What is Breath?

Breath is a new print magazine that plumbs the depths of the scriptures with panache, all to open the yes of its readers to the realities of their redemption in Christ. At once a means of cherished possession to line your bookshelves for years to come and a means of sharing the Gospel with others, Breath's showcasing of God working in Christ is sure to inspire the faith of all who open its pages. 

Print

You could say that the printed image represents a sense of emotional closure which the fleeting, diverting digital medium cannot deliver the same way.—Matthias Harsch, CEO of Leica Camera

Breath is a print magazine, and its contents are not reprinted online. We've chosen this path to provide our readers the emotional connection and closure that Matthias Harsch describes about printed photographs. Digital just doesn't deliver the same experience that printed materials do.

Photography

While the words make their impact through argument and narrative, the pictures connect with readers emotionally.—Emma Duncan, 1843 Magazine
For the Word became flesh
and dwelt among us.
— John, the Apostle

Breath is different from your ordinary book or magazine in that each issue features original photography. Because our faith isn't existential, but grounded in real facts, both historical and spiritual, we include photography to inform that connection between the unseen realm of the spirit and the stuff of earth. 

Ad Free

There are a million little decisions you make in starting up a Christian indie magazine, one of which is whether you want to include advertising. Magazine readers usually don't think anything about ads, but they present a deeply philosophical question for publishers. Ruth Jamieson lays out the publisher's philosophical dilemma pretty well in the introduction of her book, Print is Dead, Long Live Print:

To truly understand the demise of print, we need to understand who its real customers are. Traditionally, magazines don't make their money from the cover price—that's just to heighten the perceived value of the magazine. Magazines make their real money from selling advertising: to put it another way, they sell brands access to their readership. The magazine is not the product for sale—its readers are. Readers are not the customer—the advertisers are. The unspoken agreement between the publisher and the reader is that the readers get cheap content in return for looking at some adverts. Meanwhile, advertisers get access to readers in return for funding the magazine.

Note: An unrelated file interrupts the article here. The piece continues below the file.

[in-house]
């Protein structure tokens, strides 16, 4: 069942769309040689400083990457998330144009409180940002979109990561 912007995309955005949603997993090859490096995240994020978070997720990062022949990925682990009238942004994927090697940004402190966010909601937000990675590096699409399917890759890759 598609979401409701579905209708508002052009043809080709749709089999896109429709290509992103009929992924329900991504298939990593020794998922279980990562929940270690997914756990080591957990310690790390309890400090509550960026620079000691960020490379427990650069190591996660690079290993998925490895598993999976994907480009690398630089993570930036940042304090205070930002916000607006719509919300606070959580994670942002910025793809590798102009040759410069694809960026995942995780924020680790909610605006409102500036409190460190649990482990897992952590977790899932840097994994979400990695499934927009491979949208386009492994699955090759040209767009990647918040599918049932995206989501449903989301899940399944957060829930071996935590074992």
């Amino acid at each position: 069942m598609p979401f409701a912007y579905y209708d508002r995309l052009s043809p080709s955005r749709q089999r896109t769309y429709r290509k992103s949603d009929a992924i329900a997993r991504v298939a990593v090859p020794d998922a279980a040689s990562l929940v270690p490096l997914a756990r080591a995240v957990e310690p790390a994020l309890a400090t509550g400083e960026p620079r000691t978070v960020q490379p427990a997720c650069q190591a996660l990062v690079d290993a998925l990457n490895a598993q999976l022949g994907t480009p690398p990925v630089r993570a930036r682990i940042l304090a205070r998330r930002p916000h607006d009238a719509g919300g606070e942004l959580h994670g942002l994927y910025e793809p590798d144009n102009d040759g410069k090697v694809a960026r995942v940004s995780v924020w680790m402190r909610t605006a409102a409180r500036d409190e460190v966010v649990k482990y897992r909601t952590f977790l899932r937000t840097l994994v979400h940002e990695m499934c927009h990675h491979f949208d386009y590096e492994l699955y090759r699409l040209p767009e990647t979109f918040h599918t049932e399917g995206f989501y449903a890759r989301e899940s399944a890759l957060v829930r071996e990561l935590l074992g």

Doing our research on magazine startups, we bought a slew of indie magazines to get an idea of formats, aesthetics, themes, basically what's working and not working for others. A number of them began as smaller indies without any advertising at all. But you look at their current editions, and it's hard to find the substantive articles among the weeds of all their ads. So, while they started out with readers as their customers, you could say that they switched their model to selling brands access to the subscription base they initially developed (even while maintaining their original subscription prices). 

Refusing the advertising model of being a channel for brands.

The Christian magazine genre appears to have gone the same route. We picked up copies of the most popular Christian titles to spy out the land of Christian publishing and found that they have bought in to the advertising model, too. 

While advertising no doubt gives the indie publisher a firmer financial platform, as Jamieson observes, it comes at a price.  A great price actually. Consequently, we've made the decision not to accept advertising in Breath—ever. We, instead, have decided to stay true to the covenant that allows for indies to flourish in the first place:

For this new generation of publishers, with their emphasis on high production values and original concepts and content, their curiosity and reader-first mentality, there is a new covenant at the heart of magazine making. Rather than magazines offering their readers cheap content in return for looking at the adverts, indies offer their readers a unique product that will be treasured by their readers, for a modest fee. —Ruth Jamieson, Print is Dead, Long Live Print